My wife, Betty, is a superb horticulturalist and gardening lecturer. She also dabbles in gardening as evidenced by our two acres of dazzling perennials, containers and specimen beds. She knows garden design though she does not practice as a professional. For the past five years, she has created exhibits for, first, the New England Spring Flower Show and, for the past two years, the Boston Flower & Garden Show.
A few weeks back, I was looking over her shoulder as she sketched the elements of a garden for the upcoming show, the theme of which is ‘First Impressions’. Her problem wasn’t so much the garden as it was the backdrop. The garden she was creating won’t be one of the lucky ones surrounded by other landscape displays. Instead, it will back up to the ‘commercial’ part of the show – the vendors that pay the show’s bills. She was thinking in terms of tall evergreens to block the view of the vendors so that people viewing the garden wouldn’t be distracted by someone hawking shovels or statuary.
|My bright idea: add the facade of|
a 20-foot-wide, two-story
townhouse to the rear of an
“Too back you can’t just put up a house in back of the garden,” I joked. “That would certainly block the view of the vendors.”
She kissed me. Normally, this is a very good thing. When she kisses me after she has been growling in frustration, bad things can follow.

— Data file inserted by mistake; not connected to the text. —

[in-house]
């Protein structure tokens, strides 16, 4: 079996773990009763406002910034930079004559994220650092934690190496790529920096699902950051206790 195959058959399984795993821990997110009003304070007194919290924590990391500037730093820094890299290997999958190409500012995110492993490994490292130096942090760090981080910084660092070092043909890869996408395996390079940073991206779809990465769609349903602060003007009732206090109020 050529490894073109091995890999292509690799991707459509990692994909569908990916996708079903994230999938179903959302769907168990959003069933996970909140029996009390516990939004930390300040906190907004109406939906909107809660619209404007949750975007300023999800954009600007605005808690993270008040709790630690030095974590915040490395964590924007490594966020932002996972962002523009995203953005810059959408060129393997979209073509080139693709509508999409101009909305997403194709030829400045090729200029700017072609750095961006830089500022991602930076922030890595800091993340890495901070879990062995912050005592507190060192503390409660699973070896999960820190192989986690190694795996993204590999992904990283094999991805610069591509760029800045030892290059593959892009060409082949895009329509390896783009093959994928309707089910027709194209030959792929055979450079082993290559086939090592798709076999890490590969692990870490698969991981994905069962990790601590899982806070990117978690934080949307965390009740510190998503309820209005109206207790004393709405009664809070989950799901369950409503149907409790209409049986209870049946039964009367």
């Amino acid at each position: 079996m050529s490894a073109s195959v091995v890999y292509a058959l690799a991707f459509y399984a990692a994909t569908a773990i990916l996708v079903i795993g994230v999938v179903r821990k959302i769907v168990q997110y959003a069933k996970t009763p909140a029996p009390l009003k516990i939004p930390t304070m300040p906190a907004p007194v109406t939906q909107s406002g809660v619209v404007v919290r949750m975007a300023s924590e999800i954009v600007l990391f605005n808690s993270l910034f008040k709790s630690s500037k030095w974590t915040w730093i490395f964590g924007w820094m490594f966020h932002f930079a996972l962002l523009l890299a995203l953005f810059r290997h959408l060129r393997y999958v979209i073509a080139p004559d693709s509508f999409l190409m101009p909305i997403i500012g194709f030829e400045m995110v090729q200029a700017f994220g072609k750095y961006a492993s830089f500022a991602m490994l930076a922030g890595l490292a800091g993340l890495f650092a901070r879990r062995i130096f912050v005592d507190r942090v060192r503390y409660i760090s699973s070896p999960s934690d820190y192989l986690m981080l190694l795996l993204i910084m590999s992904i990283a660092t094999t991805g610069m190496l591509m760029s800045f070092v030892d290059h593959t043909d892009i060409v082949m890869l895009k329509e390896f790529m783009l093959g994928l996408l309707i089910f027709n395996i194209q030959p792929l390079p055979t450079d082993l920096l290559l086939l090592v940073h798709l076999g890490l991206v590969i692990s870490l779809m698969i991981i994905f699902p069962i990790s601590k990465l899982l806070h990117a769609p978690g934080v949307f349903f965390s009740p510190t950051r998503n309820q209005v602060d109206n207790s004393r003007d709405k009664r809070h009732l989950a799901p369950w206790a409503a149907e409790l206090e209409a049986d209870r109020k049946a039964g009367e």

To make a long story short, my job became to build a regulation-size, twenty-foot-wide, two-story townhouse. Fortunately, the townhouse has to be only a foot deep. Also fortunately, the ceiling of the Seaport World Trade Center is sixteen feet high so the townhouse I need to build is just a story and a half. It will kind of disappear into the ceiling. I hope.
I should also note that my budget for this house of very close to zero because the organization sponsoring the garden is a non-profit.
|This is what I found at the warehouse |
(no, that's not me in the photo)
Last week, I got very dirty crawling through a warehouse where various staging for the old New England Spring Flower Show is stored. The first thing I found was a door in a frame. Then, miracle of miracles, I found an 8’x8’ clapboard panel with a window in it. Then I found another. I also found a plethora of 4’x’8’ framed plywood panels. I recognized one of the clapboard panels because I nearly got killed installing it at the 2007 show for another of Betty’s gardens.
Having these pieces of lumber is a far cry from having a townhouse façade, but it is a start. It will take the services of a couple of very good carpenters (volunteers, of course, like me) to turn it into a Beacon Hill townhouse.
This weekend, Betty found a perfect, half-round granite doorstep for it, plus a heptacodium that will be the 420-square-foot garden’s centerpiece. She is now working with greenhouses to get forced plant material sufficient to fill the garden to appear like it is mid-May in the middle of March. She has the hard part of this assignment.
And all I have to do is make a townhouse appear.